There’s been a long debate between active investing and passive investing on which is the better option for both new and seasoned investors.

But saying one is better than the other will largely depend on your financial capabilities, risk appetite, and current investment portfolio. It’s helpful to understand the differences between both options, how to utilize them for your portfolio, and the importance of having a diversified portfolio.

Common misconceptions about passive investing are that it yields low returns, has an underwhelming performance, and is becoming less popular. These aren’t true — passive investing, when done right, can outperform most active investments.

Passive investing has also grown in popularity and now controls nearly half of the US stock market. It is definitely in its growth stage, as the number of passive investments is expected to rise well after 2025.

In this article, we’ll discuss a little more about what passive investing is, the various examples of passive investments, and the top three benefits of passive investing.

What Is Passive Investing?

Passive investing is a type of investment strategy that aims to maximize your returns while minimizing your need for constant buying and selling. This investment method also aims to avoid any unnecessary fees and limits performance monitoring that’s common with active investing.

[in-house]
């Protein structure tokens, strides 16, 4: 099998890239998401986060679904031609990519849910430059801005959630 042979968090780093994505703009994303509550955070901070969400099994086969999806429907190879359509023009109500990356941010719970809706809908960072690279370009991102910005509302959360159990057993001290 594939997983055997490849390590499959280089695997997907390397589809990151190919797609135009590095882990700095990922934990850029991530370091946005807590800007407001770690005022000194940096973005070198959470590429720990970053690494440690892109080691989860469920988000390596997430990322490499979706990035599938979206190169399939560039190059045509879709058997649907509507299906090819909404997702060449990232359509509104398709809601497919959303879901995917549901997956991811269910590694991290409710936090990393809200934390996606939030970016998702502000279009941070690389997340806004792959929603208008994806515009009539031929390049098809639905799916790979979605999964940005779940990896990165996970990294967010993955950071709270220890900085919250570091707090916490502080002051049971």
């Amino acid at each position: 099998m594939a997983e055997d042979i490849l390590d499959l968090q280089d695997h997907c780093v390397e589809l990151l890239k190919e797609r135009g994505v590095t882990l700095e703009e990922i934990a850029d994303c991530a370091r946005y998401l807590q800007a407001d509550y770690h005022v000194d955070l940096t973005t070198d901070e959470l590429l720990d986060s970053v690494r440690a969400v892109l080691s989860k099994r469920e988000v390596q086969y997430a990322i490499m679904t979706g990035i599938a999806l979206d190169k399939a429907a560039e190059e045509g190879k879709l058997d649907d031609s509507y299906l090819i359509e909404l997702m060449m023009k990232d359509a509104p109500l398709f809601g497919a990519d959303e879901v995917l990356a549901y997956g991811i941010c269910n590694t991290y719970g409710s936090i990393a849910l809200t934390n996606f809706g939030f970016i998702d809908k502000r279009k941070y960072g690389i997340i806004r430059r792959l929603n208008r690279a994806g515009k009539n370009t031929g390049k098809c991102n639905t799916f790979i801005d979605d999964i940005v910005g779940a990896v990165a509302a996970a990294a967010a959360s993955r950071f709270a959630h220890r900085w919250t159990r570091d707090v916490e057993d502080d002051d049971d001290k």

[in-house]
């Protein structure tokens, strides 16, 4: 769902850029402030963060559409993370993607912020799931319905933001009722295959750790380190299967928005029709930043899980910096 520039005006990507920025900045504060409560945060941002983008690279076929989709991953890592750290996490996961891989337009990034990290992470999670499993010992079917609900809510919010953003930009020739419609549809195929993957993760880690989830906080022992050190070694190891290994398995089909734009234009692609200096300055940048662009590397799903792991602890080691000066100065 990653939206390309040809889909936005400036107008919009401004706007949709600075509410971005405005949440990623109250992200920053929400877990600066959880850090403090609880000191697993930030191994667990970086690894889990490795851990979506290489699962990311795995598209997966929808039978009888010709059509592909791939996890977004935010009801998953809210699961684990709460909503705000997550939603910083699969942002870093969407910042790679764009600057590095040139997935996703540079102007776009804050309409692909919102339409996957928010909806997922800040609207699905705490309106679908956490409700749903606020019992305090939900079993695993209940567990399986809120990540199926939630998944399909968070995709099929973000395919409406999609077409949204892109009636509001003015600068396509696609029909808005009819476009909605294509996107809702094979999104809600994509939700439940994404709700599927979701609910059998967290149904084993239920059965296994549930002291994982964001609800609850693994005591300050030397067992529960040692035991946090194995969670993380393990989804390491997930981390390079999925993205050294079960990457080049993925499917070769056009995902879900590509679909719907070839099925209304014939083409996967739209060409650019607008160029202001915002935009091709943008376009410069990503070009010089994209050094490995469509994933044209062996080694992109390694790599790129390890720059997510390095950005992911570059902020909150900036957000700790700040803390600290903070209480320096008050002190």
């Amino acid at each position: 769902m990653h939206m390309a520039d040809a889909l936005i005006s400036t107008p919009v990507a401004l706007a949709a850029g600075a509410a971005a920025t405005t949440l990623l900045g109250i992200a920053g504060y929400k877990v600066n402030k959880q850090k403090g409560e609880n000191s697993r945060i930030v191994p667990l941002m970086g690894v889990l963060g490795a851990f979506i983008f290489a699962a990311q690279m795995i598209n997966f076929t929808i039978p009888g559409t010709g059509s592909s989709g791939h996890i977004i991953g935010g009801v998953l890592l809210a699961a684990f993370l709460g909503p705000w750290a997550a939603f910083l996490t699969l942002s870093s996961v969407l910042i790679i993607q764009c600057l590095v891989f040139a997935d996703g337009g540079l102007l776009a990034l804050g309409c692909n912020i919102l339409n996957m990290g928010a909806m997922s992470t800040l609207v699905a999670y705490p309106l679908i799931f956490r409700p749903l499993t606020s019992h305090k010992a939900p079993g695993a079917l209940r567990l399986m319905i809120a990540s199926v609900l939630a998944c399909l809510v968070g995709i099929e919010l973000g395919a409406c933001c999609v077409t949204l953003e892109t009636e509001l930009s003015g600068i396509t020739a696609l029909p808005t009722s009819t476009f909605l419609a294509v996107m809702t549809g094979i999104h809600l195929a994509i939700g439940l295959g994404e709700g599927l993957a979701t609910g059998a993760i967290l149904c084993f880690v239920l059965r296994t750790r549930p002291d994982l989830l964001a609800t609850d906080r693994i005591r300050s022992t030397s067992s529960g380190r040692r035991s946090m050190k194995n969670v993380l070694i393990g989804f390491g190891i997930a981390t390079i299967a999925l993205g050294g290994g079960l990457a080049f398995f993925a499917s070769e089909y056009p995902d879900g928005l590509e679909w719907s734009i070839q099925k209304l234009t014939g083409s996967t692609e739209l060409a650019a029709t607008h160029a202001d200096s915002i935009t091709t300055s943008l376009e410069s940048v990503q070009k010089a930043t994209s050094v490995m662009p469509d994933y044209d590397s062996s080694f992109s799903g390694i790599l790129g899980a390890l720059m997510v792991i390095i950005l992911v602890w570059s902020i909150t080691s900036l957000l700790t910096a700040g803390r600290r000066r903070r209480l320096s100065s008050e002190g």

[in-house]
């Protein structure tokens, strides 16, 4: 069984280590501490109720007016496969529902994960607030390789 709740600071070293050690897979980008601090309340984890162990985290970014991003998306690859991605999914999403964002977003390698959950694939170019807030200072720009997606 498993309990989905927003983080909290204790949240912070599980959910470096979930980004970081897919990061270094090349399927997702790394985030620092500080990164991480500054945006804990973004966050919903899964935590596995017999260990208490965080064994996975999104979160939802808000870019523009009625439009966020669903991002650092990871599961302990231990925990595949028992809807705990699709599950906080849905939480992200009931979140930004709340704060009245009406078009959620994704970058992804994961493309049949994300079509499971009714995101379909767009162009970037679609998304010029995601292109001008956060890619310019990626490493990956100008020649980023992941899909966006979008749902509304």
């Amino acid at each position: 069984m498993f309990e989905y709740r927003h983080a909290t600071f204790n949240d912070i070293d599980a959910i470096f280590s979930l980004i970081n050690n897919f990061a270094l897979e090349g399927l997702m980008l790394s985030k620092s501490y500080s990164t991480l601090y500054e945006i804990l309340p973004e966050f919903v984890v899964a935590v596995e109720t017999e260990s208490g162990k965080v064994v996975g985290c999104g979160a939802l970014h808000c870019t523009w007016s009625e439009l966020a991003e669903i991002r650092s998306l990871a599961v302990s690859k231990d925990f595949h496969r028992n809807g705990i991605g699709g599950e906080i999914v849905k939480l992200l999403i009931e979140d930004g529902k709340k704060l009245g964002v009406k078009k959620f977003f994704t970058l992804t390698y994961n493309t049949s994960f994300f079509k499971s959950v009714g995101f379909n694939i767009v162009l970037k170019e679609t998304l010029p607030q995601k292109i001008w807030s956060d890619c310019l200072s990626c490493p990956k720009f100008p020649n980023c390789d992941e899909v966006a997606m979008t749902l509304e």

This investing method is also sometimes known as the buy-and-hold strategy, which means you’re buying an investment for long-term ownership. Those who prefer passive investing rarely seek short-term profits and are not keen on seeing price fluctuations and constant market monitoring.

Investment managers who favor passive investing believe that it’s almost impossible or difficult to out-smart and out-pace the ever-changing market. It’s also difficult to constantly try to match the market.

Passive investing tries to replicate the market performance, usually from extensive historical performance research, and construct a diversified portfolio consisting of single stocks. The introduction of index funds in the 1970s made achieving returns with this method much easier.

The introduction of exchange-traded funds, or ETF, in the 1990s made the process of achieving returns much simpler. This is because it allowed investors to trade index funds as though they were stocks.


When you invest in tax liens, earnings come from the interest applied to the lien

What’s An Example of Passive Investing?

There are many examples, with the most common being index funds. Index funds are ETFs linked to a market index or mutual funds that are passively managed.

This means you’ll have lower management costs, lower turnover rates, and higher tax efficiency than other investments. Besides index funds, what are the other forms of passive investments?

Real estate is also an alternative example of passive investing. Although the real estate market has its own share of fluctuations, it’s still one of the preferred choices for investors looking for long-term profits. This could be from rental charges or real estate investment trusts (REIT).